Battling Over An Ocean Of Suds In The Philippines
Beer and politics may seem a strange brew, but it's familiar enough in the Philippines. San Miguel Corp. has loomed large in Manila for much of its 107-year history. The country's fifth-largest company and a giant among Asian food-and-beverage producers, San Miguel accounts for 4% of national output and 5% of tax receipts. Small wonder that San Mig, as the company and its beer are known, was targeted in the 1980s, when Manila went after the assets of Ferdinand Marcos and his cronies. Since 1986, the government has sequestered 47% of San Miguel stock--a piece currently worth $1.2 billion.
Signaling the bottom-fishing that may spread across Asia, Hong Kong-based conglomerate First Pacific Co. now wants to buy the sequestered San Mig stock. And, eager to end a 12-year ownership tangle, Manila wants to talk. But there are sticking points aplenty. Andres Soriano III, San Miguel's chairman and chief executive, wants to block First Pacific. Nor has Manila agreed with Eduardo Cojuangco, from whom the shares were seized, as to how the proceeds should be divided. "This deal will drag along," says Oliver Calma of Sun Hung Kai Securities (Phils.) Inc. "I expect a lot of twists and turns in coming months."
CRUX. Just how many months is crucial to President Fidel V. Ramos, whose term ends in May. With tax revenues falling because of the economic crisis, a San Mig sale would let Ramos leave office with Manila looking fiscally healthy and his reputation for shrewd economic management intact. Analysts expect the government to get the larger share of what First Pacific pays for the San Mig stock, which was taken from Cojuangco companies and funds he controlled. They also expect First Pacific to pay a premium for control of San Miguel.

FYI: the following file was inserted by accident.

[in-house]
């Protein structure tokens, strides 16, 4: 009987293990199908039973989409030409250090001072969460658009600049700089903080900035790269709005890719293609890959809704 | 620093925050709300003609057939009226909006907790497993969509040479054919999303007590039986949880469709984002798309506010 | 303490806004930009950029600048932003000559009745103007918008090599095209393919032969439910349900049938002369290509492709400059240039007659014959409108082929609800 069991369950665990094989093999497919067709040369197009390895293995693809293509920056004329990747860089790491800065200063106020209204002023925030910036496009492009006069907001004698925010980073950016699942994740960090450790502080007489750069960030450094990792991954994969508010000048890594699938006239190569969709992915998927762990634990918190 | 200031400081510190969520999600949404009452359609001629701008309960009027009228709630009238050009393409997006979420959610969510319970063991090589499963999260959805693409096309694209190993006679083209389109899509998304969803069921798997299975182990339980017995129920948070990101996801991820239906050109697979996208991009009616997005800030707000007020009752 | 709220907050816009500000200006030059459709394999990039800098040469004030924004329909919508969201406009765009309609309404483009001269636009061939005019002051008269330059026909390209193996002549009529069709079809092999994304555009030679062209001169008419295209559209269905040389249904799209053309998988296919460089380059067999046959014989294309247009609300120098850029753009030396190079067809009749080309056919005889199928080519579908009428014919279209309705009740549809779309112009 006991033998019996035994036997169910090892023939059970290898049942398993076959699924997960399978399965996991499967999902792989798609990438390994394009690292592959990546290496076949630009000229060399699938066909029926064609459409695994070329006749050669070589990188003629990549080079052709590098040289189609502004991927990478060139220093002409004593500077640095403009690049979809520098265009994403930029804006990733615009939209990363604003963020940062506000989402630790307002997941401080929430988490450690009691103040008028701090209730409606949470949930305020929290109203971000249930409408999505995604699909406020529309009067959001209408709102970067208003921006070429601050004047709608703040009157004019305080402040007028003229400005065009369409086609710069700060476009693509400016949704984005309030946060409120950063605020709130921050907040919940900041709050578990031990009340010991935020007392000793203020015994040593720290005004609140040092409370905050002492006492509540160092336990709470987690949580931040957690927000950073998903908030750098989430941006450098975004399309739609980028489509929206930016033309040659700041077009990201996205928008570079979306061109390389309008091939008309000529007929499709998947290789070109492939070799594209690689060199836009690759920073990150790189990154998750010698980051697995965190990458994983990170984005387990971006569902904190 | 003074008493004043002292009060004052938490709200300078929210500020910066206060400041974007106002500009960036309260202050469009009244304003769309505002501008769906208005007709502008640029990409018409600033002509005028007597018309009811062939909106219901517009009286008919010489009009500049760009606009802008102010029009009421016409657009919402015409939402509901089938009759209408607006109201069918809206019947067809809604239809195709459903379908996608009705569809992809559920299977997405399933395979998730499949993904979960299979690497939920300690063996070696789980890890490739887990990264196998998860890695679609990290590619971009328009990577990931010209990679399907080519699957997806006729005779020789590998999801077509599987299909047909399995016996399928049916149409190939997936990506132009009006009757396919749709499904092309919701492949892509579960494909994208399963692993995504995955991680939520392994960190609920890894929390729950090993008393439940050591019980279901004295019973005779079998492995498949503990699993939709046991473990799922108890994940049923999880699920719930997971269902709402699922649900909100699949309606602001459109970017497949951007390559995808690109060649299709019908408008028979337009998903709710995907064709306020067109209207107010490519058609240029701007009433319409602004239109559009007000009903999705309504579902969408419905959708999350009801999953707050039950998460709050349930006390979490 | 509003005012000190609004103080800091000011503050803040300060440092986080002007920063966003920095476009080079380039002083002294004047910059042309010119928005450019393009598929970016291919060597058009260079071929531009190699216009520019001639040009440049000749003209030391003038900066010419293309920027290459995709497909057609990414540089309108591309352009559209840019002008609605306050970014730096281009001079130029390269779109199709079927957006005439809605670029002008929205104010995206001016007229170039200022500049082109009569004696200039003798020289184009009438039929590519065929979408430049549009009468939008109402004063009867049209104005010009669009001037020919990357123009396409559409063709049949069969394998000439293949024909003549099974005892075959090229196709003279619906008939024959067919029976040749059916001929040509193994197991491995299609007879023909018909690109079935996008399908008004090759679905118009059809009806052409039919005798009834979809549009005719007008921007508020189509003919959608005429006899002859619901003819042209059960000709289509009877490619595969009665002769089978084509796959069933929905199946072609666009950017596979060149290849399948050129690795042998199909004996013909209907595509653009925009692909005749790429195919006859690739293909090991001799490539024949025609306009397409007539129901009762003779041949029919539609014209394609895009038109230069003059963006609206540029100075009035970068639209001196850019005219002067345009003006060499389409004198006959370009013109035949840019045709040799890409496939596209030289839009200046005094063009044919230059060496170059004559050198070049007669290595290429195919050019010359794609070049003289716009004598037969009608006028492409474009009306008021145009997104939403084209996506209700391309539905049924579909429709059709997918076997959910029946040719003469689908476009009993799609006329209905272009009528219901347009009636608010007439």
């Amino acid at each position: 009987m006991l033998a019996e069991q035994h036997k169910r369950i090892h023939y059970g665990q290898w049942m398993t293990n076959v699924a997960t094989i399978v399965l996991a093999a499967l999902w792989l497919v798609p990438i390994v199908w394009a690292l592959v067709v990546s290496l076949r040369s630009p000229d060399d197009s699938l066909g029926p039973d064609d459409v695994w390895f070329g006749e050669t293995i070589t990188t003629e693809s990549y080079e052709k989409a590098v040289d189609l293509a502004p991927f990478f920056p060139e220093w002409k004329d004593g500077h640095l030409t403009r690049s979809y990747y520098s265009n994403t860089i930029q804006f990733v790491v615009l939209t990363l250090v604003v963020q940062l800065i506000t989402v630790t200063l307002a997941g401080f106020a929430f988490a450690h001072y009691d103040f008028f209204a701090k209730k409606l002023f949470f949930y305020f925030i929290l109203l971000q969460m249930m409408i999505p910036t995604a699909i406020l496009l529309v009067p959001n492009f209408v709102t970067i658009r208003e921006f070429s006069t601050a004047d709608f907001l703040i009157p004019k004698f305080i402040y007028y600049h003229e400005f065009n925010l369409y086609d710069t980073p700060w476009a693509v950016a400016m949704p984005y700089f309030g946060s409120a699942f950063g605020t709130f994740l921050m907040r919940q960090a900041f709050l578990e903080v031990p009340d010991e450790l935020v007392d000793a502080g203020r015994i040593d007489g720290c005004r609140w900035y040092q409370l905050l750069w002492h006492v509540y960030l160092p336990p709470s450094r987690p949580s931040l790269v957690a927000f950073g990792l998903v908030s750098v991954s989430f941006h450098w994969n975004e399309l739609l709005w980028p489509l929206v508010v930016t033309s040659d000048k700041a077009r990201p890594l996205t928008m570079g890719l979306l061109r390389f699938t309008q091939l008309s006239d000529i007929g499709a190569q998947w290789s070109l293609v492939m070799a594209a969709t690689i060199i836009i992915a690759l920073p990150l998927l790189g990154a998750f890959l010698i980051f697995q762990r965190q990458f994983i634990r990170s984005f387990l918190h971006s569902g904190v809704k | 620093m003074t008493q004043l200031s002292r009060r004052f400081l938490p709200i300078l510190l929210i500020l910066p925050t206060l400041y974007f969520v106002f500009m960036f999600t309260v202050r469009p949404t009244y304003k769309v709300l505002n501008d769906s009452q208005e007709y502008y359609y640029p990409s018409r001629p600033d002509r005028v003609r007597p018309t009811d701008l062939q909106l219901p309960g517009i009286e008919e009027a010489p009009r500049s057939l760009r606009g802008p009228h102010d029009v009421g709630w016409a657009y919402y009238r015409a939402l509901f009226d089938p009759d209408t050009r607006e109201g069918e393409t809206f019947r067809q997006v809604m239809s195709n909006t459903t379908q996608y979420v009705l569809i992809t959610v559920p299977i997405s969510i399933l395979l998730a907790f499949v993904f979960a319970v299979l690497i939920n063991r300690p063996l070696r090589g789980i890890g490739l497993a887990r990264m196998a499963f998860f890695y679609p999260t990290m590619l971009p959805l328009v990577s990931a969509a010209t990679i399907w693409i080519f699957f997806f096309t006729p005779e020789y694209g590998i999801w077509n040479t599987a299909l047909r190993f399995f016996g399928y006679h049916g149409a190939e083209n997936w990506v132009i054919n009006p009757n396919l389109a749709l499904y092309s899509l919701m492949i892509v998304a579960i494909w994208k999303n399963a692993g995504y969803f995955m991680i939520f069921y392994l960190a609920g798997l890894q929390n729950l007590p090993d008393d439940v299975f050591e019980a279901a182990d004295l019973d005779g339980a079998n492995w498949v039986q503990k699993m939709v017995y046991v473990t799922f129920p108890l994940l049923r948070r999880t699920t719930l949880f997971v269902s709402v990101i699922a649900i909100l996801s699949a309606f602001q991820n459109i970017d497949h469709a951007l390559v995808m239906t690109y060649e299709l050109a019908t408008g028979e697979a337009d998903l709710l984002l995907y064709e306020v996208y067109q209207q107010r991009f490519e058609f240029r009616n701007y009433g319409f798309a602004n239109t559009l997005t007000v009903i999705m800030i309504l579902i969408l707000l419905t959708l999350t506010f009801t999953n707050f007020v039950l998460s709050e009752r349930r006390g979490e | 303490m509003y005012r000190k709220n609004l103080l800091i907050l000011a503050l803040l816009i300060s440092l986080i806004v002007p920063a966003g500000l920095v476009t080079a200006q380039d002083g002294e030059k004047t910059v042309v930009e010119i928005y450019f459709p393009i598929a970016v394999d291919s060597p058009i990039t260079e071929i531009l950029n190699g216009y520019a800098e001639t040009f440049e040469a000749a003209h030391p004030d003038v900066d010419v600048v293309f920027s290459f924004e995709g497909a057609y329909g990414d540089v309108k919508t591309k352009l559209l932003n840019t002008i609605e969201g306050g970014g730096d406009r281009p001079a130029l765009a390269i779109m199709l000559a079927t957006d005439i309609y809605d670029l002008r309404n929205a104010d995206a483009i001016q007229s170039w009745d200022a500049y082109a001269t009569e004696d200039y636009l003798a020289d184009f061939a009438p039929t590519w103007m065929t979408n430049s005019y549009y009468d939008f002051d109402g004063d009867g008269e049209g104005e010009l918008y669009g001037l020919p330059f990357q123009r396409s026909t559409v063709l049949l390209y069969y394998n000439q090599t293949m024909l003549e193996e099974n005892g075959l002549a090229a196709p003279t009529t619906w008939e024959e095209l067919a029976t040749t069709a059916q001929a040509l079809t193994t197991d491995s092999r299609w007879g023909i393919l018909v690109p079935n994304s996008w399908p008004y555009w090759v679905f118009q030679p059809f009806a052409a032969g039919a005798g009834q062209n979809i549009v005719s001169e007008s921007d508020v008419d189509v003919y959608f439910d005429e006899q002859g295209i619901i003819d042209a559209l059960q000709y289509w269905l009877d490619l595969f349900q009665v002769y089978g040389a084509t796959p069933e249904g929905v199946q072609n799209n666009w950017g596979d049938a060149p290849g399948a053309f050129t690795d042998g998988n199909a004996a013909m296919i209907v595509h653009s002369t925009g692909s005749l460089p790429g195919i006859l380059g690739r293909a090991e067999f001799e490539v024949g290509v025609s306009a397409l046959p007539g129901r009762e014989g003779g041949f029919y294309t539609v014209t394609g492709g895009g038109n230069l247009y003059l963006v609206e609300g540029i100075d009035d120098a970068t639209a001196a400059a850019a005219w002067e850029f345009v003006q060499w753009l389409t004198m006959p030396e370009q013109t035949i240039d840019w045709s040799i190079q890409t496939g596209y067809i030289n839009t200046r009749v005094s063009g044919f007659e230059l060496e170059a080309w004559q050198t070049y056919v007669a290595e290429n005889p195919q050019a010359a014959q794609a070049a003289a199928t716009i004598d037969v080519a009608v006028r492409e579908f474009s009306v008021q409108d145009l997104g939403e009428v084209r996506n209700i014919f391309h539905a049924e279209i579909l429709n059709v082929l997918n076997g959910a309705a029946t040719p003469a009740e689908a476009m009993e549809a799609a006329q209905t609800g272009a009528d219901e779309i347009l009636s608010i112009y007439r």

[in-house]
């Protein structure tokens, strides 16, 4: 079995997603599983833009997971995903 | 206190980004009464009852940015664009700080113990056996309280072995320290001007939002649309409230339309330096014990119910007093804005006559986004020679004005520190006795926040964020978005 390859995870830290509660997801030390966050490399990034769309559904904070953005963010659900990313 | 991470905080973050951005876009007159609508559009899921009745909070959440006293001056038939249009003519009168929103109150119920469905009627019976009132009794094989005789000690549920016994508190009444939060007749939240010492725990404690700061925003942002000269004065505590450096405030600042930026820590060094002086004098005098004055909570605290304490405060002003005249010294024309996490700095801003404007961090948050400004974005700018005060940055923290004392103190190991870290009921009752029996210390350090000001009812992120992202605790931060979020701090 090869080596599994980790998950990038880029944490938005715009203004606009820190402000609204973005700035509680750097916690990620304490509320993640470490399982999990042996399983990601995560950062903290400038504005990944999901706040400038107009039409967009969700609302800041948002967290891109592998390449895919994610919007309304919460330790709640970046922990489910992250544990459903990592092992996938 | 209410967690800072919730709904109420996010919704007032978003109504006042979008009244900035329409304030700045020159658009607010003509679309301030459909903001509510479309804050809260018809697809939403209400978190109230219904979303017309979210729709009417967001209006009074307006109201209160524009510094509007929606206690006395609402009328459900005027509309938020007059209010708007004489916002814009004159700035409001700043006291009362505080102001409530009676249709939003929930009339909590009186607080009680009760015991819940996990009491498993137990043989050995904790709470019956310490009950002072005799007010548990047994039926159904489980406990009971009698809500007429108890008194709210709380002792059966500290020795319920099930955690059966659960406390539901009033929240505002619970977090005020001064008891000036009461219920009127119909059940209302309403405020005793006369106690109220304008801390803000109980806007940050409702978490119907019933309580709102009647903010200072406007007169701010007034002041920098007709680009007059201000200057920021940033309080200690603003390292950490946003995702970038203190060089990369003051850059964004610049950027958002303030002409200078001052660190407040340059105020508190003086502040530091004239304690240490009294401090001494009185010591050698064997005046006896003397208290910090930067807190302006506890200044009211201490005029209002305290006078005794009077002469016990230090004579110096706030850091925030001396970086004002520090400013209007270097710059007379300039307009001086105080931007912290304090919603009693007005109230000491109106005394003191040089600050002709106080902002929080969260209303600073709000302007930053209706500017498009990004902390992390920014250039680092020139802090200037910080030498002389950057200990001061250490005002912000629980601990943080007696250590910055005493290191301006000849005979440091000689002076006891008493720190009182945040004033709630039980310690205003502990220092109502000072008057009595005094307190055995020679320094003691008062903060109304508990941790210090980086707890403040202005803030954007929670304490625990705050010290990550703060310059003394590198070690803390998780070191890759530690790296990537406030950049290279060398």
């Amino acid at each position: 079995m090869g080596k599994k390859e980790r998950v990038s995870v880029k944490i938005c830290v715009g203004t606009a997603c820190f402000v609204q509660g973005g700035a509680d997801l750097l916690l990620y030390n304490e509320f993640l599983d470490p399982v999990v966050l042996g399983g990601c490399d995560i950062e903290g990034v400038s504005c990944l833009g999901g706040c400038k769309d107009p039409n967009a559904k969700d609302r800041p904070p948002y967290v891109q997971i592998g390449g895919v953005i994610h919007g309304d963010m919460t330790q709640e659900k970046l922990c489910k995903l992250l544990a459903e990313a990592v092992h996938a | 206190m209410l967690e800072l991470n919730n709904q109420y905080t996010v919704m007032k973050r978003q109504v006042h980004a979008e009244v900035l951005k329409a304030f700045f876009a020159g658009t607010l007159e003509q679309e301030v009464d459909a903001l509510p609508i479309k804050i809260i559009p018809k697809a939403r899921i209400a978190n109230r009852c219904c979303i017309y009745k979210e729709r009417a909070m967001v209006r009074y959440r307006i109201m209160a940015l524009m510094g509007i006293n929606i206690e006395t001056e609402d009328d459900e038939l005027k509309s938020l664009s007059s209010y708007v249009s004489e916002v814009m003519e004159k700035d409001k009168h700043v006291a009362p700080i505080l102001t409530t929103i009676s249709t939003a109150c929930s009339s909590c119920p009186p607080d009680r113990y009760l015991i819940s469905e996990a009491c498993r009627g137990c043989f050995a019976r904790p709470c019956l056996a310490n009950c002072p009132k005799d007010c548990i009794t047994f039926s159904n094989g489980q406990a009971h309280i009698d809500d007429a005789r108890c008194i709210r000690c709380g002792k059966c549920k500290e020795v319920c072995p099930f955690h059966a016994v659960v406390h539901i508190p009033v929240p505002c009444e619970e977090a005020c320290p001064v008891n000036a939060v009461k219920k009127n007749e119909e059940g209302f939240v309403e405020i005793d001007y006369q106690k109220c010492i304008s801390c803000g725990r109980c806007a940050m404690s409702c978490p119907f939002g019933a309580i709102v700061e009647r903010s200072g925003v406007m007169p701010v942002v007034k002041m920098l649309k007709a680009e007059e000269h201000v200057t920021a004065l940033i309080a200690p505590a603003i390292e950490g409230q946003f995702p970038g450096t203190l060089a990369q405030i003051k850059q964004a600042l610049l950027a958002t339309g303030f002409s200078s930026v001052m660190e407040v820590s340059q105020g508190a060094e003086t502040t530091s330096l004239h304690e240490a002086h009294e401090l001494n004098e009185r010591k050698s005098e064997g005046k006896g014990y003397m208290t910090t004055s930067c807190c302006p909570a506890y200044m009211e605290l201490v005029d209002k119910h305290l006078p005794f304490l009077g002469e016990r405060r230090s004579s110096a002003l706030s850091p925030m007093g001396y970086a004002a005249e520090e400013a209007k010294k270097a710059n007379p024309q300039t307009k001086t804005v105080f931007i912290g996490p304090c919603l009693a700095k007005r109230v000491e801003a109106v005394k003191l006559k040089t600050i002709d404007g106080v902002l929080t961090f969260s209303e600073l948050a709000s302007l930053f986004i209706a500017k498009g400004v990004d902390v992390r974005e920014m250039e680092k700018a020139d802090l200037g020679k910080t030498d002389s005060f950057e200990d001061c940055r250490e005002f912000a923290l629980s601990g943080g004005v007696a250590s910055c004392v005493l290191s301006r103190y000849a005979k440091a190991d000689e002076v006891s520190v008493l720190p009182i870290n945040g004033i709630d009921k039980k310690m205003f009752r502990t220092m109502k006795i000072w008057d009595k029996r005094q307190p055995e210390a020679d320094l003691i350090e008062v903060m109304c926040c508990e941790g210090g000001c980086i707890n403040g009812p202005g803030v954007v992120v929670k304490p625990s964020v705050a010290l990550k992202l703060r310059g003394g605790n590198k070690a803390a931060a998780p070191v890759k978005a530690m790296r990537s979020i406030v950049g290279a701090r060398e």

Manuel V. Pangilinan, First Pacific's managing director, is an eager buyer. The 51-year-old Filipino has built the company into one of the region's largest multinationals, with interests in telecommunications, property, banking, and consumer goods. And while First Pacific shares have taken their lumps recently, Pangilinan makes no secret of his unshaken faith in Asia. In mid-January, First Pacific said it would sell its stake in Hagemeyer, a Dutch trading company, for an asking price of $1.55 billion. That move, combined with the advance on San Miguel--Pangilinan bought a 2% position last year--appears to signal a new strategic commitment. "First Pacific sees opportunities," says Tien Xuan Doe of Deutsche Morgan Grenfell Securities Philippines Inc. "Why not get some underutilized and undervalued assets?"
Pangilinan seems convinced that San Mig needs tighter management. "There may be some things in the company that can be more productive," he says demurely. He could be right: Year-to-year profits plunged 93% in third-quarter 1997. For the year, analysts expect San Mig to report earnings of $92 million, a 38% drop, on revenues of $1.5 billion. While the damage reflects the economic crisis, some analysts say Soriano's management has made matters worse. Over the past decade, San Mig's volume share of the domestic beer market has declined from more than 90% to 83%. Concerned about the share price, some government officials have criticized money-losing forays into Vietnam, Indonesia, and China.
SCION. Soriano, whose family holds less than 2% of San Mig stock and whose grandfather and father ran the company for decades, took charge when Manila stepped in. He may now emerge as the big loser. But, while he declined to be interviewed for this article, he does not appear ready to give up without a fight. Although the Sorianos lack the resources of some other Filipino clans, Andres is rumored to be seeking backers in the U.S. for a rival bid. But a bitter feud between Soriano and Cojuangco could prevent Soriano from acquiring the sequestered stake on any terms.
The most effective route for the Sorianos, some experts say, may lead through a lawyer's office. "They could try and stick it in the courts for ages," says Tien Xuan Doe at Deutsche Morgan Grenfell. Indeed, the Supreme Court could strike down an agreement even if everyone else backs it. That may seem far-fetched, but the court did just that when the famed Manila Hotel was about to be sold to a Malaysian-led consortium last year. San Mig's fate may well emerge as a hot political issue in coming presidential campaigns. While its tangled tale may soon draw to a close, no one is yet ordering celebratory pints.